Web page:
Keeping Fiduciary Duties in the Crosshairs When Your Company is in Financial Distress

Date: July 22, 2011

The historic downturn in the economy has negatively impacted the financial statements and operations of many companies. The directors and officers of those companies undoubtedly are focused on improving financial performance, rehabilitating operations, and navigating the company through the financially turbulent times. They must not lose sight, however, of the fiduciary duties they owe to the company they serve, including special duties that arise when a company becomes "insolvent."

The potential for individual, personal liability for directors and officers increases as a company's financial performance declines. Such liability may result from claims for breach of fiduciary duty, mismanagement, fraud, negligent misrepresentation, corporate waste, and, under some state wage laws, for unpaid employee wages and taxes. Understanding the duties that are owed and discharging those duties in a manner to maximize the value of the company as a whole will help avoid personal liability.

Fundamental Duties of Corporate Fiduciaries
When a company is solvent, directors and officers owe fiduciary duties of care, loyalty, and good faith to the company they serve and its shareholders. See, e.g. generally In re Walt Disney Derivative Litigation, 906 A.2d 27, 67 (Del. 2006).

Accordingly, directors and officers must act honestly and fairly, avoid acting for personal gain or for the interest of another, and act with the care that a person in a like position would reasonably believe to be appropriate under similar circumstances. Directors and officers must also be active, informed, and avoid making decisions that demonstrate a deliberate indifference or a conscious disregard of their duties and the potential harm that may result to the company. The core objective of directors and officers of a solvent company is to create and increase wealth for the company's shareholders by complying with their duties of care, loyalty, and good faith.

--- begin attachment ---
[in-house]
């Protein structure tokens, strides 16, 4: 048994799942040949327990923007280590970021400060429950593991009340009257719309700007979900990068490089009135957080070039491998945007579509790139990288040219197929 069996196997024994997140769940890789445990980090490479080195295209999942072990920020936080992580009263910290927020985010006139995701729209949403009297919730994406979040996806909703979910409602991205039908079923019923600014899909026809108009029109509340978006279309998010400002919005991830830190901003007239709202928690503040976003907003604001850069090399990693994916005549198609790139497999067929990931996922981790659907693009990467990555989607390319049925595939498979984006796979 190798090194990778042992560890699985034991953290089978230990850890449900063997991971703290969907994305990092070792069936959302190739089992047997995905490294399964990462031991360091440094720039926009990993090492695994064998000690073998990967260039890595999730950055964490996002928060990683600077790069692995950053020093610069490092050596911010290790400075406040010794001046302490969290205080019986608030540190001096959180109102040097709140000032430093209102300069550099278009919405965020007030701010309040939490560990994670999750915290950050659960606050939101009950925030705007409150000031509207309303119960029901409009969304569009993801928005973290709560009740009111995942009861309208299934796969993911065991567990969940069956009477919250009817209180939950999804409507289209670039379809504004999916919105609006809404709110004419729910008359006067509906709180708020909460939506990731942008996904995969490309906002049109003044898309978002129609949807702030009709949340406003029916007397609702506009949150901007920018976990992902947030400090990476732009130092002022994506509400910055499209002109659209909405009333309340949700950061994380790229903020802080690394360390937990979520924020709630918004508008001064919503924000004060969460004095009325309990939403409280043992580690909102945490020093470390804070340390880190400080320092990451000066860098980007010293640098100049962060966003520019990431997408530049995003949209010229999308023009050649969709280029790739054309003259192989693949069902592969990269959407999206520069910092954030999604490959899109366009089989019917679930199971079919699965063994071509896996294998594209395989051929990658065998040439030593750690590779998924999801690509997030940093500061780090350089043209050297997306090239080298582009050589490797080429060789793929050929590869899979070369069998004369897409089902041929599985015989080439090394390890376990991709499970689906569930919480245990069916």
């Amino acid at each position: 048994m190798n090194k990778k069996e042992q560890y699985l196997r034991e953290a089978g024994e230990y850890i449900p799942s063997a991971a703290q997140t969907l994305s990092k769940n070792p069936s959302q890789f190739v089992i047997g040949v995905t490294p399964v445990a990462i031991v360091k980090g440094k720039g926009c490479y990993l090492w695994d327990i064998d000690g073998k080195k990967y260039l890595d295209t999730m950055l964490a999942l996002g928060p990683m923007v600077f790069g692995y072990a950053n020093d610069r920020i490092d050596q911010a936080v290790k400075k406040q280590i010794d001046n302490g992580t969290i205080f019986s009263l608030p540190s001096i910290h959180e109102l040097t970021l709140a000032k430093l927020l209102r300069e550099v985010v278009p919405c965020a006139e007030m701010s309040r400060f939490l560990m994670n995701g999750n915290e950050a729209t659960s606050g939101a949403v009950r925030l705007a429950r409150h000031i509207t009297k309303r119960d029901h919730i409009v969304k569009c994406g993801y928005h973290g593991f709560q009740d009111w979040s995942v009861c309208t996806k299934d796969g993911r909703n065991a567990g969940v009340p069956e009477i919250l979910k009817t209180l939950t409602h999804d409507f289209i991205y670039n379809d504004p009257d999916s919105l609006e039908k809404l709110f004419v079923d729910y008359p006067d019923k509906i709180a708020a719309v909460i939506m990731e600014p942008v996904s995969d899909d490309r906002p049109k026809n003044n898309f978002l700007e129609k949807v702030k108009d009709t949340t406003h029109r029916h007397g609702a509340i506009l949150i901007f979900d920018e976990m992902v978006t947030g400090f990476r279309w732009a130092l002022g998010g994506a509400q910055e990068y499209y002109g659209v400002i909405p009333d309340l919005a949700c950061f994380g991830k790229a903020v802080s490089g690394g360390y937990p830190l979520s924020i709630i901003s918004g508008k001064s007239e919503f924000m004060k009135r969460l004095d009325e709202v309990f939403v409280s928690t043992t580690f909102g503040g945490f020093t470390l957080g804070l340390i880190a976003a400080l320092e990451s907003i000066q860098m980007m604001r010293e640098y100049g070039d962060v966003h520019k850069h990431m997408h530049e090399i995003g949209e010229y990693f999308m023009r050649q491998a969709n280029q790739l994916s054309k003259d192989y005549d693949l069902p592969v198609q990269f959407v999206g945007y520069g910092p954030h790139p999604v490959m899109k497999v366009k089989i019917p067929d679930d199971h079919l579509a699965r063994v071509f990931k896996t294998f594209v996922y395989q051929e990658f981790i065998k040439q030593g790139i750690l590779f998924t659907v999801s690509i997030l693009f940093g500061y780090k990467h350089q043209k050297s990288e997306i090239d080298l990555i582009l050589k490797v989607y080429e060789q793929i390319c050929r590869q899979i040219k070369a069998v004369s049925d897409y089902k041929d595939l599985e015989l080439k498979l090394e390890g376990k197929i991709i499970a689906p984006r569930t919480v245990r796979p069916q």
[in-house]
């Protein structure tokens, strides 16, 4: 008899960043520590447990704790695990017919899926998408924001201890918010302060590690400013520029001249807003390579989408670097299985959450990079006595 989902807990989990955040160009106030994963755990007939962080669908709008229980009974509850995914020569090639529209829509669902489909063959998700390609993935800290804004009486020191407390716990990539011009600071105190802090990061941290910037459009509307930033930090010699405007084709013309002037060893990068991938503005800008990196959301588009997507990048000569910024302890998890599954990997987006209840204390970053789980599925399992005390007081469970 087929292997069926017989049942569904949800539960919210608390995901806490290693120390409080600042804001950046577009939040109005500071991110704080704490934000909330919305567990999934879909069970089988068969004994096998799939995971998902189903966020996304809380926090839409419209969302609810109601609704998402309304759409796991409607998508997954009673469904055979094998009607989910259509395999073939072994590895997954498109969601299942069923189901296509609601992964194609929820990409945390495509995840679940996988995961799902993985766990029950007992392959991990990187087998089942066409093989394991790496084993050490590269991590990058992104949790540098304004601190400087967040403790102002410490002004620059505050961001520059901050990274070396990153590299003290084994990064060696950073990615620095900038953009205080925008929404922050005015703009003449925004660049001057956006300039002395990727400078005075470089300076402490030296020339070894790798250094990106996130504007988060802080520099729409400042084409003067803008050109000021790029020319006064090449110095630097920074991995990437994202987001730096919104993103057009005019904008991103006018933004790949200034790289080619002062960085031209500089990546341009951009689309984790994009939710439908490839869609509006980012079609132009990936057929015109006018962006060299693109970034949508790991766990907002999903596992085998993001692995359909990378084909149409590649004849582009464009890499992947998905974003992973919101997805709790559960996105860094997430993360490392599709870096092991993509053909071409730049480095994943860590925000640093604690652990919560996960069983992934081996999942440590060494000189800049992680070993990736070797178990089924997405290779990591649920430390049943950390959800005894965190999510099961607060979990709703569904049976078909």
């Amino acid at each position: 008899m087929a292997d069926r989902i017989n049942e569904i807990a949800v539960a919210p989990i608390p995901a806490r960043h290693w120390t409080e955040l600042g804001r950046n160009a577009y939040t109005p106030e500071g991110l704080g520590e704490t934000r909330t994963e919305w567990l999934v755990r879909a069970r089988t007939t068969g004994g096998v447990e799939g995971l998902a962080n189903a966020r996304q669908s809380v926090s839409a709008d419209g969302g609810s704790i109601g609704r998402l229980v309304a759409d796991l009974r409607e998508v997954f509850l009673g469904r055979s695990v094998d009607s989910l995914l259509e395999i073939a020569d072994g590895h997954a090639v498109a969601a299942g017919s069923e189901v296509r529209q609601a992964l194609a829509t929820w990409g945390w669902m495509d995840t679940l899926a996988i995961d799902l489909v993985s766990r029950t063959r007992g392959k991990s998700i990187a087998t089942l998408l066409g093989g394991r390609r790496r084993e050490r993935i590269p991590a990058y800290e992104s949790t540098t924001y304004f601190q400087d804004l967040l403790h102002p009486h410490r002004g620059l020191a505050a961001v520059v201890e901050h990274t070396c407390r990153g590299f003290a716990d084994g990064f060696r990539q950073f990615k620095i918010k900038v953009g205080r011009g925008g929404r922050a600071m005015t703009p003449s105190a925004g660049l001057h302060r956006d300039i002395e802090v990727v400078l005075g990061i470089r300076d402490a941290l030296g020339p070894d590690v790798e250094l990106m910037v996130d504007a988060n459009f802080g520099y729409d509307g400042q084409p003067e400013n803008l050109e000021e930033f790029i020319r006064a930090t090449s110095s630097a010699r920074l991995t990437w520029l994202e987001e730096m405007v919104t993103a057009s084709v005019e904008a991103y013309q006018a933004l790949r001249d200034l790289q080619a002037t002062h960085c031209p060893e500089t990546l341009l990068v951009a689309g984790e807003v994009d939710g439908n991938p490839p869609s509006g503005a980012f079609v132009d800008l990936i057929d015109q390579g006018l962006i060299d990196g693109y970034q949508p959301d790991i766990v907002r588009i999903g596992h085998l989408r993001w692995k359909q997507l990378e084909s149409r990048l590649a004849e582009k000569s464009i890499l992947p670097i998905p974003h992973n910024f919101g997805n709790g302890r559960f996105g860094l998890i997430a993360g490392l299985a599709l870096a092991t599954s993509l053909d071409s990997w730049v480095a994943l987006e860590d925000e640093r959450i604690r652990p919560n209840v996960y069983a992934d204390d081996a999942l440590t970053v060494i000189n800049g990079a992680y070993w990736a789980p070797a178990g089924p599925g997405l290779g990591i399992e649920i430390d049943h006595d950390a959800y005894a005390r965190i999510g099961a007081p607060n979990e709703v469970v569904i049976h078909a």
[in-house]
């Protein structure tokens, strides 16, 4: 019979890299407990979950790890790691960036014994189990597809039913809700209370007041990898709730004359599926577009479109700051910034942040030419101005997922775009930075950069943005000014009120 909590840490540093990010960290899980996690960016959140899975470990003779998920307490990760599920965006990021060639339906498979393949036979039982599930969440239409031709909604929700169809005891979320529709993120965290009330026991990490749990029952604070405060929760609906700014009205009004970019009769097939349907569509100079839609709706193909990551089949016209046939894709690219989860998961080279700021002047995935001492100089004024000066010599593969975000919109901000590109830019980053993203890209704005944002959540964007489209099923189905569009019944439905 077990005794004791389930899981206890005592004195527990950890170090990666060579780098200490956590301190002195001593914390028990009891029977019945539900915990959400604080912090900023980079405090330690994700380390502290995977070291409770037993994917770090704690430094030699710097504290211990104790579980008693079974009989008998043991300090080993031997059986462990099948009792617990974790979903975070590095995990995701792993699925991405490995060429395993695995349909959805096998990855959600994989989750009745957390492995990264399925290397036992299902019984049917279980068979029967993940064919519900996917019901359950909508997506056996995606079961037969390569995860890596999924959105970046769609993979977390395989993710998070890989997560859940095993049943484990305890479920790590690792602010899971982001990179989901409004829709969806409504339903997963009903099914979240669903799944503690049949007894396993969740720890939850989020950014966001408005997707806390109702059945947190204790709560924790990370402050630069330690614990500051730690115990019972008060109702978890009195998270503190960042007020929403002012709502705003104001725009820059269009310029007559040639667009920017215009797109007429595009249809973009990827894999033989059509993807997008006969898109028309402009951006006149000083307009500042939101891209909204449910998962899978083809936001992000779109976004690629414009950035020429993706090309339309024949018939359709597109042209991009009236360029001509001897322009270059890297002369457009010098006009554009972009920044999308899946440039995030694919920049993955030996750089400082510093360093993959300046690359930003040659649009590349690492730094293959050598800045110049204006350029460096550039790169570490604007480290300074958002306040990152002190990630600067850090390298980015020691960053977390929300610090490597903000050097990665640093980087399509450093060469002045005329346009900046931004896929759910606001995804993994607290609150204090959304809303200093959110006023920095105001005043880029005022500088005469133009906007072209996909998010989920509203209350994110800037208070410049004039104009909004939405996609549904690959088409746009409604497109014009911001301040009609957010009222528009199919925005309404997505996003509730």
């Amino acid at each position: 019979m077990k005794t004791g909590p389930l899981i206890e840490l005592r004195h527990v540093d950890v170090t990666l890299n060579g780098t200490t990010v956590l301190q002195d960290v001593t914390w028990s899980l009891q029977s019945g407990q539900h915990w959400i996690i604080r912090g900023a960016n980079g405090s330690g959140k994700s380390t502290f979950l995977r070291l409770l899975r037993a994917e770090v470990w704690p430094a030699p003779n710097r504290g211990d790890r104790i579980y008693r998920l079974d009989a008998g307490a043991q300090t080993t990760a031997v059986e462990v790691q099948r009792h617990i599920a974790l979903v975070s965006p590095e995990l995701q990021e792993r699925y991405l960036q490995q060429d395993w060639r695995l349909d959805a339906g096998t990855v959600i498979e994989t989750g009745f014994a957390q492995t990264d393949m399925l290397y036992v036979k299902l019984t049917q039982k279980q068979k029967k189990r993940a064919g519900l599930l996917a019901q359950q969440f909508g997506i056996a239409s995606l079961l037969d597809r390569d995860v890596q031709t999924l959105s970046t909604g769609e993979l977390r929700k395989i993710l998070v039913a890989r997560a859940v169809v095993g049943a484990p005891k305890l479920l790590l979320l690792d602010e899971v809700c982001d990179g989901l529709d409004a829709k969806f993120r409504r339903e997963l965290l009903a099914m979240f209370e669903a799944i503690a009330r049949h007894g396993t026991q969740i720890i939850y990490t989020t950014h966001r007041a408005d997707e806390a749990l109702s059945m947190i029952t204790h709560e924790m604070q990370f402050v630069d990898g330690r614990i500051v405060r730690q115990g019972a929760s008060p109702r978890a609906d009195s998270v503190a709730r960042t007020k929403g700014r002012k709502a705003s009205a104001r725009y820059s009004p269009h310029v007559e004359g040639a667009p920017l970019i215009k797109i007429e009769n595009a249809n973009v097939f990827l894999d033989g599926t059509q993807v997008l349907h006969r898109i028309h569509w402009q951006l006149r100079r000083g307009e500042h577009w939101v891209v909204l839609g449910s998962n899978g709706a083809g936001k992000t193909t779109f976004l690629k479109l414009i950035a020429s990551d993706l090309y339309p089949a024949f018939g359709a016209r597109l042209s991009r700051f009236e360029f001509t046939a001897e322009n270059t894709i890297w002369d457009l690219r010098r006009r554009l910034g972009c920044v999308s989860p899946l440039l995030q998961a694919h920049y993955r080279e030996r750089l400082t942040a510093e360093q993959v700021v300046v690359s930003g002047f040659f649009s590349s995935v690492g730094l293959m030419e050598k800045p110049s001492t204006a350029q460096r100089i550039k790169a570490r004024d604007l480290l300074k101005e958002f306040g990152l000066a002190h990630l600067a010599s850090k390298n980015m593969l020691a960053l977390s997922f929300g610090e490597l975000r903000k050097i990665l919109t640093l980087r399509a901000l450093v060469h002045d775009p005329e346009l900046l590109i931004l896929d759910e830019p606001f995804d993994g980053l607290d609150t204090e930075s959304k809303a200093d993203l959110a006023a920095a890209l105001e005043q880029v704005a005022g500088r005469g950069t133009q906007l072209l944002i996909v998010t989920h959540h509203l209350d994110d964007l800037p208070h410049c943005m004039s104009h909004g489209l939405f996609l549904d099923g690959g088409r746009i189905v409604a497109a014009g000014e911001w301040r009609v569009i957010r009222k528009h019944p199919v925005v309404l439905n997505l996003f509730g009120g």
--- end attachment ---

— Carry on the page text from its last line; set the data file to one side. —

Shift in Focus to Include Creditors
When a company becomes insolvent, however, while the duties of loyalty, care, and good faith remain in place, the focus broadens to include the interests of creditors of the company in addition to the shareholders. See Gheewalla v. N. Am. Catholic Educ. Found., Inc., 930 A.2d 92, 101 (Del. 2007). The principal reason for this shift is that when a company is insolvent, the creditors, not the shareholders, are the primary beneficiaries of the assets of the insolvent company.

The duties of the directors and officers of a company governed by Delaware law do not shift to include the interests of creditors until the company is, in fact, insolvent. See id. Some courts have held, however, that the duties of directors and officers expand to include creditors when the company is in the "zone of insolvency." Regardless of the legal distinction, it is a prudent practice for directors and officers to understand the expanded nature of their duties when management, the board, or financial advisors begin raising questions about the solvency of a company, or if usual indicators of insolvency exist. These common indicators include debts being valued in excess of assets, insufficient cash to meet financial obligations as they become due and payable, and/or insufficient capital to obtain or support financing for future operations.